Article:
Behind her, she heard a soft cough.

Before she turned round, she knew it was the old woman come to escort her home. With one last lingering glance into the sun, she waved and whispered, “Till later.”

Everything around her faded to nothing.

 

 

 

 

 

 

 

Fifteen Weeks To Go…..gulp!

My lunchtime meanderings this week have brought home to me just how quickly this year is flying by!

It doesn’t see like any time at all since I was looking up at the trees that border the salt mine’s car park thinking, “Oh look! New wee shoots and leaves!” Today I walked past those same trees looking up and thinking, “Wow! I love these autumn colours!” (These particular trees put on a stunning display of autumn reds and golds every year.)

IMAG2937_1

This swift change of seasons (did we actually have summer?) has got me thinking….

Back at the start of the year, my first blog post of 2017 detailed some goals I’d set myself. (Here, see for yourself  https://coralmccallum.wordpress.com/2017/01/05/a-new-year-means-new-goals-and-a-fresh-chall )

Now, nine months later, how far have I got with these?

Upon reflection, and after a brief surge of panic about the fact that we are almost half way through September, I’m ok with where I’m at…I think.

Goal number one was to complete, edit and publish Book Baby 3. This was always the primary goal for 2017 and it has been safely ticked off the list. Book Baby 3, otherwise known as Bonded Souls, was let loose on the world on 15th April and, to date, no one has said my baby is ugly.  Bonded Souls is on Amazon sitting alongside it’s siblings, Stronger Within and Impossible Depths, and like them on Amazon.co.uk, is boasting five glittering stars. (It’s still waiting for it’s first rating on Amazon.com  … hint…hint)

Bonded Souls 6x9draft fv

I still find it totally surreal to see the three books. Complete dreams come true moment.

5stars

Goal number two was to write the first draft of a new novel…GULP! A tall order.  Well, I still have fifteen weeks of 2017 left and, to be honest, I’m going to need every minute of them. Book Baby 4 – no, it’s not a Silver Lake tale – is somewhere between a half and two-thirds written but progress is slow. For a few weeks there, my new imaginary friends really didn’t want to play nice! Over the past couple of weeks, they have all been better behaved – thanks goodness- and I finally feel as though I might be getting somewhere. This first draft may be adding a whole new dimension to “rough” draft but with a bit of luck (and peace and quiet) I might just get it down on paper on time.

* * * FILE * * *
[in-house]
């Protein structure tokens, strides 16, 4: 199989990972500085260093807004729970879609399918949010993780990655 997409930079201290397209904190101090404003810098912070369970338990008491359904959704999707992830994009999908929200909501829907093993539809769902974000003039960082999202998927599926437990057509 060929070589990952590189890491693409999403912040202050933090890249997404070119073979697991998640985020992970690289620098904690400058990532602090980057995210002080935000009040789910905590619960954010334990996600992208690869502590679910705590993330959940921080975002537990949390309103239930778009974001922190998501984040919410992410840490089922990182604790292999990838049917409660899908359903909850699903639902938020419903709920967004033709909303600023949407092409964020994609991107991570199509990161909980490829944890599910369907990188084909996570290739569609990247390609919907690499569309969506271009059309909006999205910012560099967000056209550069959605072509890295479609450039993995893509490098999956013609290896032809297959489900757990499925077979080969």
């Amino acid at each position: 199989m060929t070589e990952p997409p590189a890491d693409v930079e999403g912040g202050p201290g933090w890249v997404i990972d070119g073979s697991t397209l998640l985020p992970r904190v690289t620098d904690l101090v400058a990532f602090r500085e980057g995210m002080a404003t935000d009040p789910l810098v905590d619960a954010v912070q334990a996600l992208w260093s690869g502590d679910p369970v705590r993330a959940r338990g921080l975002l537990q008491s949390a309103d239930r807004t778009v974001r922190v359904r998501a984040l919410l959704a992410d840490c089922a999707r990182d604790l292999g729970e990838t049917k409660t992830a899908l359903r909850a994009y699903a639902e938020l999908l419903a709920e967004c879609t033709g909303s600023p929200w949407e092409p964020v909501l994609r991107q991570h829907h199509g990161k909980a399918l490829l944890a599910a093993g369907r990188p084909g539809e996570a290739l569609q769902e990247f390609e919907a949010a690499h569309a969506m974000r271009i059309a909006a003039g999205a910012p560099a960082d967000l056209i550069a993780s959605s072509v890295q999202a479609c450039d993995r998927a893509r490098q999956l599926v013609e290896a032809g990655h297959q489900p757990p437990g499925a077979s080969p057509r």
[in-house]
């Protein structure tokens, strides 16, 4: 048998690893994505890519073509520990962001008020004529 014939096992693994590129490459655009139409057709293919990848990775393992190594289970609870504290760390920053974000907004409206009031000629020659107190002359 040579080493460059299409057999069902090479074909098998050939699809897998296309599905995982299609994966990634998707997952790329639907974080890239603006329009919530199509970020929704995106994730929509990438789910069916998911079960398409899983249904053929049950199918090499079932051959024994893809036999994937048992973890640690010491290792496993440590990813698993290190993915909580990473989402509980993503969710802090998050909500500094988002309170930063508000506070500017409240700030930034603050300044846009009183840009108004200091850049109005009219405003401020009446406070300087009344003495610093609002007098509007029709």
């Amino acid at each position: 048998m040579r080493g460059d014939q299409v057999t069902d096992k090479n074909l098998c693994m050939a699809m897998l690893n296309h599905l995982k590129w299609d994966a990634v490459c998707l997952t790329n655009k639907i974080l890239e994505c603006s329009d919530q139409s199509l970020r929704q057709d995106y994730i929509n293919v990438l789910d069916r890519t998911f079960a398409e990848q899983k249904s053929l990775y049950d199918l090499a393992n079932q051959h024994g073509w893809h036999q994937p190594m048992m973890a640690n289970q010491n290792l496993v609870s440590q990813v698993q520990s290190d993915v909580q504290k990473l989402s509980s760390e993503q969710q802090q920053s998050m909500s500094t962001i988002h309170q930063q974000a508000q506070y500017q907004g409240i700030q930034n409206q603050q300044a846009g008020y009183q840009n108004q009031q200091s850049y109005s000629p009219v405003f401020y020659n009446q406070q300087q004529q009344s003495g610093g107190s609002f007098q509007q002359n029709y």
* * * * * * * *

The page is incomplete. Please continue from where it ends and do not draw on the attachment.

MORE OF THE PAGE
20170913_202833

I am now silently praying that time slows down so that my chances of finishing it before midnight on 31st Dec increase!

Wish me luck!

 

p.s.   for all you Silver Lakers, Jake and Lori keep interrupting my train of thought with Silver Lake ideas….book four in that series will happen!

In The Heart Of The Book (1000 word flash fiction)

bookshop 2

As she opened the latest delivery, she thought again about how lucky she was to be living her dream. In this technology filled world, running and owning her own bookshop had been a dream since childhood. The smell and the feel of actual books had held her captivated for decades. Now, in her late thirties, the books fitted perfectly around family life.

Working in the shop, the tiniest shop in the street, gave her an insight into other peoples’ family lives through the books they brought to her. In exchange for a minimal sum, she welcomed in boxes and bags of literary memories. Sometimes the bags came with a funny story about their previous owner; parents passing on children’s books told tales of babies long grown up; wives told tales on husband’s as they brought in books relating to pastimes that has been a passing phase; widowers brought in their late wife’s romance libraries, wondering how they could have read such “rubbish”. Every book in the shop came with a story.

The box in front of her was a curious mix. It had been handed in late the afternoon before by a young man a few years her junior. There had been something vaguely familiar about him but she hadn’t been able to place him. He had commented that the books had been his father’s and had long since been consigned to a shelf at the back of the garage. Something, a sixth sense perhaps, made her ask if he was sure they were all to be donated. His answer had been, “I guess so. He told me to clear out the garage.  Everything. The house has been sold and there’s no room in the new flat for everything as it is.”